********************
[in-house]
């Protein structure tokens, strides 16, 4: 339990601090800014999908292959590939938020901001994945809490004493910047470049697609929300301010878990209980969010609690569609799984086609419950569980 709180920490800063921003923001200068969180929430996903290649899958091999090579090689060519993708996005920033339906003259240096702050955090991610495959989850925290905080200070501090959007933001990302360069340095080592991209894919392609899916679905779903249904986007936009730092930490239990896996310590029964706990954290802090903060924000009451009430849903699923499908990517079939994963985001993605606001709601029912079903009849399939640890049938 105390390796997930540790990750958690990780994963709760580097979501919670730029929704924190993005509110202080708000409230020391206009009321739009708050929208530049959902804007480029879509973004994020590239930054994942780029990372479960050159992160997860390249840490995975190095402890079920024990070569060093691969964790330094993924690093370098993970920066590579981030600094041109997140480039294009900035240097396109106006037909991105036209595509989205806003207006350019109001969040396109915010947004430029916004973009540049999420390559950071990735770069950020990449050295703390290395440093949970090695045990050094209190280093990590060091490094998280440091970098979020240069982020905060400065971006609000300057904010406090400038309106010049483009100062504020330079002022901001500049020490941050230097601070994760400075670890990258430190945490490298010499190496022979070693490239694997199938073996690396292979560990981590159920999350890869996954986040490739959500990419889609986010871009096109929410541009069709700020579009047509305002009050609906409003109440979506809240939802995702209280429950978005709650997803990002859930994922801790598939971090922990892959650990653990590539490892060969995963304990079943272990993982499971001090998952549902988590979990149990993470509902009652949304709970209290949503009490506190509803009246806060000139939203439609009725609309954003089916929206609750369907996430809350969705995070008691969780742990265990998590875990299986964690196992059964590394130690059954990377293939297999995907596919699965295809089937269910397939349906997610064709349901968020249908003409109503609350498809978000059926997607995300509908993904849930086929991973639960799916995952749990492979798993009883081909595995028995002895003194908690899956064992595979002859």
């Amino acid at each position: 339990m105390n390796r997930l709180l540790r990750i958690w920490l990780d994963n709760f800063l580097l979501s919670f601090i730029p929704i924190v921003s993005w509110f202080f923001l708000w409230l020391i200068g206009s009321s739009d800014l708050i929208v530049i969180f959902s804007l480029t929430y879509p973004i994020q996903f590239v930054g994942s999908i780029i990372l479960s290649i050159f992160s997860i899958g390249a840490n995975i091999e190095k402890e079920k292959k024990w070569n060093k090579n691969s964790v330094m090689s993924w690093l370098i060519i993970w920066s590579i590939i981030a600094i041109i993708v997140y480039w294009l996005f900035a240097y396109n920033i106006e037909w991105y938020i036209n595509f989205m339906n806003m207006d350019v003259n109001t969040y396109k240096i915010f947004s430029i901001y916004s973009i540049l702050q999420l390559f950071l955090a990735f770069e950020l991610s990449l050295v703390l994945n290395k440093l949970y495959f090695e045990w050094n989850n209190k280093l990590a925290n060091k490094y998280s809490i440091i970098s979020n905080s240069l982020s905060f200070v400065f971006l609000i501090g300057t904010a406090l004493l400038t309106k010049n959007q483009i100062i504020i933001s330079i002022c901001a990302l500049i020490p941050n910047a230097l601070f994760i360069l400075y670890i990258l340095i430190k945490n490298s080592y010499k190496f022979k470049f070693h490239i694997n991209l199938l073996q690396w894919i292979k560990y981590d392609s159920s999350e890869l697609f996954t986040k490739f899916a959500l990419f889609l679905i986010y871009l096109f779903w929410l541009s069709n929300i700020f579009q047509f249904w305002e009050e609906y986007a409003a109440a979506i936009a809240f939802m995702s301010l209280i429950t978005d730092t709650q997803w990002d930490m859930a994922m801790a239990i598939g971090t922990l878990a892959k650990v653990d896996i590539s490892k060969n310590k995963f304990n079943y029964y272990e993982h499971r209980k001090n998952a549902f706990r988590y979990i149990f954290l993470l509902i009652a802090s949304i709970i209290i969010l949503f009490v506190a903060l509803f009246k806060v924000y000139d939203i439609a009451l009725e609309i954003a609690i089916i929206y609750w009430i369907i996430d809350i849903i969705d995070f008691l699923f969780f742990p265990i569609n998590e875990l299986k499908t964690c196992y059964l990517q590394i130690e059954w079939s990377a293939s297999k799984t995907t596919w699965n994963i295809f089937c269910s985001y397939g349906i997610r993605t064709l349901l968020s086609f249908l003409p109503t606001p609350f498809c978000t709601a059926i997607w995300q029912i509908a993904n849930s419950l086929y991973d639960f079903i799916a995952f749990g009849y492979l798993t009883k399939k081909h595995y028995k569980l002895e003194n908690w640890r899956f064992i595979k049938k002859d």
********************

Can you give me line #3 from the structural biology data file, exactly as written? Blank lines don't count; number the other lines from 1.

């Amino acid at each position: 339990m105390n390796r997930l709180l540790r990750i958690w920490l990780d994963n709760f800063l580097l979501s919670f601090i730029p929704i924190v921003s993005w509110f202080f923001l708000w409230l020391i200068g206009s009321s739009d800014l708050i929208v530049i969180f959902s804007l480029t929430y879509p973004i994020q996903f590239v930054g994942s999908i780029i990372l479960s290649i050159f992160s997860i899958g390249a840490n995975i091999e190095k402890e079920k292959k024990w070569n060093k090579n691969s964790v330094m090689s993924w690093l370098i060519i993970w920066s590579i590939i981030a600094i041109i993708v997140y480039w294009l996005f900035a240097y396109n920033i106006e037909w991105y938020i036209n595509f989205m339906n806003m207006d350019v003259n109001t969040y396109k240096i915010f947004s430029i901001y916004s973009i540049l702050q999420l390559f950071l955090a990735f770069e950020l991610s990449l050295v703390l994945n290395k440093l949970y495959f090695e045990w050094n989850n209190k280093l990590a925290n060091k490094y998280s809490i440091i970098s979020n905080s240069l982020s905060f200070v400065f971006l609000i501090g300057t904010a406090l004493l400038t309106k010049n959007q483009i100062i504020i933001s330079i002022c901001a990302l500049i020490p941050n910047a230097l601070f994760i360069l400075y670890i990258l340095i430190k945490n490298s080592y010499k190496f022979k470049f070693h490239i694997n991209l199938l073996q690396w894919i292979k560990y981590d392609s159920s999350e890869l697609f996954t986040k490739f899916a959500l990419f889609l679905i986010y871009l096109f779903w929410l541009s069709n929300i700020f579009q047509f249904w305002e009050e609906y986007a409003a109440a979506i936009a809240f939802m995702s301010l209280i429950t978005d730092t709650q997803w990002d930490m859930a994922m801790a239990i598939g971090t922990l878990a892959k650990v653990d896996i590539s490892k060969n310590k995963f304990n079943y029964y272990e993982h499971r209980k001090n998952a549902f706990r988590y979990i149990f954290l993470l509902i009652a802090s949304i709970i209290i969010l949503f009490v506190a903060l509803f009246k806060v924000y000139d939203i439609a009451l009725e609309i954003a609690i089916i929206y609750w009430i369907i996430d809350i849903i969705d995070f008691l699923f969780f742990p265990i569609n998590e875990l299986k499908t964690c196992y059964l990517q590394i130690e059954w079939s990377a293939s297999k799984t995907t596919w699965n994963i295809f089937c269910s985001y397939g349906i997610r993605t064709l349901l968020s086609f249908l003409p109503t606001p609350f498809c978000t709601a059926i997607w995300q029912i509908a993904n849930s419950l086929y991973d639960f079903i799916a995952f749990g009849y492979l798993t009883k399939k081909h595995y028995k569980l002895e003194n908690w640890r899956f064992i595979k049938k002859d």